• ln(N) might be more useful directly, but it is easier to calculate log(N) than ln(N) since you can use factors of 10 and 5 directly. For example compare finding ln(500) and log(500). ln(500) = 3*ln(5) + 2*ln(2) but log(500) = 3 - log(2). You’re correct that you’d just have to multiply by about 2.3 to get to the ln(N) values afterwards. However if you know you’ll be doing mostly ln(N) then perhaps ln(N) is easier after all!
  • Yep, I learned everything directly by association. When you’re learning values for other computation (e.g. mental calculation, language vocab, etc.) you don’t want to be using memory palaces at all for retrieval, as at that level it’s cumbersome and slow. Memory palaces are great for fast memorization, such as when storing information when someone is talking at you, or for memory competitions, or other situations when the time pressure is on the memorization end. When the pressure is on the recall end, you can use memory palaces etc. if you like, but I’d always recommend that your goal is to have direct association. For example, I can calculate the day of the week for any calendar date in about 1 second (official record is 59 in one minute). To do this, I have a code for each of the 100 years in a century, a code for each month and one for each century. I have to retrieve all of these values, and typically perform 3 additions and 0-2 modulo calculations on top. If I had to use a memory palace for any of this it would take much much longer. However, for your situation there is less time pressure on the retrieval end so a memory palace might still be workable until you have the relevant data memorized directly.
  • For 3x3 multiplications, with the numbers written down, about 10 seconds. 3x3 squares are the same. Square root of any number to 4 significant digits, also about 10 seconds. Square root of a 6-digit number to 8 significant figures: about 40-60 seconds.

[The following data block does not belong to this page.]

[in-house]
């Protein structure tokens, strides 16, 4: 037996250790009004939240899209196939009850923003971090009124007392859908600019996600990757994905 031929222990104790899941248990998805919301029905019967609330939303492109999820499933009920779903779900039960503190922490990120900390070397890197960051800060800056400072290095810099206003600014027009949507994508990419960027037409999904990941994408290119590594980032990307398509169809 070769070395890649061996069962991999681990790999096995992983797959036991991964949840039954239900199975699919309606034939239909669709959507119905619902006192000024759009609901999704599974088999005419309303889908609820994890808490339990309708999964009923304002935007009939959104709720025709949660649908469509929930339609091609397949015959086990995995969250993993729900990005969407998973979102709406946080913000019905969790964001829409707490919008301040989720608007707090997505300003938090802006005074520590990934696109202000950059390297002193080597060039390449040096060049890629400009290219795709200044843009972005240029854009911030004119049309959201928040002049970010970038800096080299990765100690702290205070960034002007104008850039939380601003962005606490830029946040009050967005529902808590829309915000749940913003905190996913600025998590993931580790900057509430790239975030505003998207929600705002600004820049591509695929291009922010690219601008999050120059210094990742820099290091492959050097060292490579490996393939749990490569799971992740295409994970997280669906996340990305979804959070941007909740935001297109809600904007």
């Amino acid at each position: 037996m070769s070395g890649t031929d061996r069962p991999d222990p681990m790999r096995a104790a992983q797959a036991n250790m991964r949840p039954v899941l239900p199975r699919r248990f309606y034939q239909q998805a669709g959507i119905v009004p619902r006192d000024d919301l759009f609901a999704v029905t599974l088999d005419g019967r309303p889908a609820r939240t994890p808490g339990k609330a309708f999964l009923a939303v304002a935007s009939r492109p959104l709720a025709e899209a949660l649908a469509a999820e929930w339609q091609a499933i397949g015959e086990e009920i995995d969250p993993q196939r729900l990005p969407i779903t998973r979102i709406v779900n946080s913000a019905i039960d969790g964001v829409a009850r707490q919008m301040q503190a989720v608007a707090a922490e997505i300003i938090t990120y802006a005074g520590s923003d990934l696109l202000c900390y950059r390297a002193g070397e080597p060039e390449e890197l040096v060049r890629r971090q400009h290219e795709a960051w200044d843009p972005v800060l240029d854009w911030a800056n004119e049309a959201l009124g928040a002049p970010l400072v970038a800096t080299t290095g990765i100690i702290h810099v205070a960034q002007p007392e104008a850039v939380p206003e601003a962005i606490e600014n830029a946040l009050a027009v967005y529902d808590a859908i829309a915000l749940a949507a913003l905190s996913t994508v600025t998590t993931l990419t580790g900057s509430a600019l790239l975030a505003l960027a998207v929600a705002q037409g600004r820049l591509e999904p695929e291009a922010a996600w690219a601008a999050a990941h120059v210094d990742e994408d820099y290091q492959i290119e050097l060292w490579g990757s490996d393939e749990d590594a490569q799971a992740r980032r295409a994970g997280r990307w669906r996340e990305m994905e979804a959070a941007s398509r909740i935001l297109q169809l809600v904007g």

Hope that helps :slight_smile:

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Alright Kinma, great news, looking forward to read this :slightly_smiling_face:

Thanks a lot Daniel for all of the details, yes this helps a lot :slightly_smiling_face: .
Yes your remarks about cubes and ln/log make sense, I will try different approaches and see what fits best in my case, but I understand your point. Good point about the fact that log are much easier to compute for human being since they are related to decimal system, I did not really think of this but you are definitely right.
Your remark on direct association is very interesting. Actually, in my case, I find memory palaces slow for both memorization and recall, but probably because I am not trained enough and number associations are not instant yet. But what I was the most afraid of with direct association is that this might be more volatile. For example, if I reach a good level after a few years of training, and I stop training for a few months (life events) then I will have to start again. However, with mnemonic techniques, it is much harder to forget. But much slower to recall.
One last question about the figures you gave : if numbers are not written down but said out loud (real life scenario : speaking of a problem with a colleague, dividing the bill at the restaurant, …), do you find it much harder to perform the same tasks? If yes, an idea on how much (twice as long? …)? I run a lot, and what I try to do while running is squaring 3 digit numbers in my head, I find it much more difficult than when numbers are written down (also probably because I need to focus a little bit on the running part :grin:).